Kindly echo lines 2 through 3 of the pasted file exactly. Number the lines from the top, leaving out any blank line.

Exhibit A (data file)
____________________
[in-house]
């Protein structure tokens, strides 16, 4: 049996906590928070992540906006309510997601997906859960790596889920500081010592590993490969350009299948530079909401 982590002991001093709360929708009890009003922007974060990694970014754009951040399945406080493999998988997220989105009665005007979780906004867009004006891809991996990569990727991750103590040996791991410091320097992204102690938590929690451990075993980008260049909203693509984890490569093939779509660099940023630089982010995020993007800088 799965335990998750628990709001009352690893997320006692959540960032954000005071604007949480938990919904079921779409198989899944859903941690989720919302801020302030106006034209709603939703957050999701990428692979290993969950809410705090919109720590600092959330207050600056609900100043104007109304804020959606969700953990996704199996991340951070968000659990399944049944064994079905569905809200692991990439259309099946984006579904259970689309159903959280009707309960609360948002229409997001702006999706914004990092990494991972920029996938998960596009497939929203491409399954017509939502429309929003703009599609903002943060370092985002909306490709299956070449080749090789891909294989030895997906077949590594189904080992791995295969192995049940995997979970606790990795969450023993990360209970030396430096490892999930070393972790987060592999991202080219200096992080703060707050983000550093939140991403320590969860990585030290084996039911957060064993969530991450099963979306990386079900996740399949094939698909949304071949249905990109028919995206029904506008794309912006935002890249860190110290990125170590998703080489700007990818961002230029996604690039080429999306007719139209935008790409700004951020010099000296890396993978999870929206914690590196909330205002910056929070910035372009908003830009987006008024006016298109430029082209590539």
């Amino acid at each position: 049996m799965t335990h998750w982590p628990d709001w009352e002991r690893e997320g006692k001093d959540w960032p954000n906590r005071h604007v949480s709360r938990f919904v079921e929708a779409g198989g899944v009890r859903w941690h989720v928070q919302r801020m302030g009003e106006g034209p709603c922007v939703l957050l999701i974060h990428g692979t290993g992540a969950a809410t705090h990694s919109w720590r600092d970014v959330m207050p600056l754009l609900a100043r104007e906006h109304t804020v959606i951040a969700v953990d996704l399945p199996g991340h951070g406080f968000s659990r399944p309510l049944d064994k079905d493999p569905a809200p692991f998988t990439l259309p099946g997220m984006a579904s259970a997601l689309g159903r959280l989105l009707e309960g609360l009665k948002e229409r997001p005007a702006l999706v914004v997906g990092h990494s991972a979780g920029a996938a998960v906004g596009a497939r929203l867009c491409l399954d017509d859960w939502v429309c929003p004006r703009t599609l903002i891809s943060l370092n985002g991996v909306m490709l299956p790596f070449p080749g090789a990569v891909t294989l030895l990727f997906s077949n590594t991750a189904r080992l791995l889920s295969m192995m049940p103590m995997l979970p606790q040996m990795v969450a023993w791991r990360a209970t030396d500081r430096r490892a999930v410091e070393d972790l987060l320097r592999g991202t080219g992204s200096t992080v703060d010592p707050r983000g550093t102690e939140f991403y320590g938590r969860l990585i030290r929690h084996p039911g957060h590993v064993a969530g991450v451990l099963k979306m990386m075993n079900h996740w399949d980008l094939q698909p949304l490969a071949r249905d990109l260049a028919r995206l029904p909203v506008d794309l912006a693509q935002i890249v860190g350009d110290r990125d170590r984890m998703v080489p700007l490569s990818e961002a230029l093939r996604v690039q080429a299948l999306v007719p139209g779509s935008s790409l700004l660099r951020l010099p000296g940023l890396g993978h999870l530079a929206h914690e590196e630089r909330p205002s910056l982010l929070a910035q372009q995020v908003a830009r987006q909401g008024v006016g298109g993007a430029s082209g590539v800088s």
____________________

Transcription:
């Protein structure tokens, strides 16, 4: 049996906590928070992540906006309510997601997906859960790596889920500081010592590993490969350009299948530079909401 982590002991001093709360929708009890009003922007974060990694970014754009951040399945406080493999998988997220989105009665005007979780906004867009004006891809991996990569990727991750103590040996791991410091320097992204102690938590929690451990075993980008260049909203693509984890490569093939779509660099940023630089982010995020993007800088 799965335990998750628990709001009352690893997320006692959540960032954000005071604007949480938990919904079921779409198989899944859903941690989720919302801020302030106006034209709603939703957050999701990428692979290993969950809410705090919109720590600092959330207050600056609900100043104007109304804020959606969700953990996704199996991340951070968000659990399944049944064994079905569905809200692991990439259309099946984006579904259970689309159903959280009707309960609360948002229409997001702006999706914004990092990494991972920029996938998960596009497939929203491409399954017509939502429309929003703009599609903002943060370092985002909306490709299956070449080749090789891909294989030895997906077949590594189904080992791995295969192995049940995997979970606790990795969450023993990360209970030396430096490892999930070393972790987060592999991202080219200096992080703060707050983000550093939140991403320590969860990585030290084996039911957060064993969530991450099963979306990386079900996740399949094939698909949304071949249905990109028919995206029904506008794309912006935002890249860190110290990125170590998703080489700007990818961002230029996604690039080429999306007719139209935008790409700004951020010099000296890396993978999870929206914690590196909330205002910056929070910035372009908003830009987006008024006016298109430029082209590539």
């Amino acid at each position: 049996m799965t335990h998750w982590p628990d709001w009352e002991r690893e997320g006692k001093d959540w960032p954000n906590r005071h604007v949480s709360r938990f919904v079921e929708a779409g198989g899944v009890r859903w941690h989720v928070q919302r801020m302030g009003e106006g034209p709603c922007v939703l957050l999701i974060h990428g692979t290993g992540a969950a809410t705090h990694s919109w720590r600092d970014v959330m207050p600056l754009l609900a100043r104007e906006h109304t804020v959606i951040a969700v953990d996704l399945p199996g991340h951070g406080f968000s659990r399944p309510l049944d064994k079905d493999p569905a809200p692991f998988t990439l259309p099946g997220m984006a579904s259970a997601l689309g159903r959280l989105l009707e309960g609360l009665k948002e229409r997001p005007a702006l999706v914004v997906g990092h990494s991972a979780g920029a996938a998960v906004g596009a497939r929203l867009c491409l399954d017509d859960w939502v429309c929003p004006r703009t599609l903002i891809s943060l370092n985002g991996v909306m490709l299956p790596f070449p080749g090789a990569v891909t294989l030895l990727f997906s077949n590594t991750a189904r080992l791995l889920s295969m192995m049940p103590m995997l979970p606790q040996m990795v969450a023993w791991r990360a209970t030396d500081r430096r490892a999930v410091e070393d972790l987060l320097r592999g991202t080219g992204s200096t992080v703060d010592p707050r983000g550093t102690e939140f991403y320590g938590r969860l990585i030290r929690h084996p039911g957060h590993v064993a969530g991450v451990l099963k979306m990386m075993n079900h996740w399949d980008l094939q698909p949304l490969a071949r249905d990109l260049a028919r995206l029904p909203v506008d794309l912006a693509q935002i890249v860190g350009d110290r990125d170590r984890m998703v080489p700007l490569s990818e961002a230029l093939r996604v690039q080429a299948l999306v007719p139209g779509s935008s790409l700004l660099r951020l010099p000296g940023l890396g993978h999870l530079a929206h914690e590196e630089r909330p205002s910056l982010l929070a910035q372009q995020v908003a830009r987006q909401g008024v006016g298109g993007a430029s082209g590539v800088s």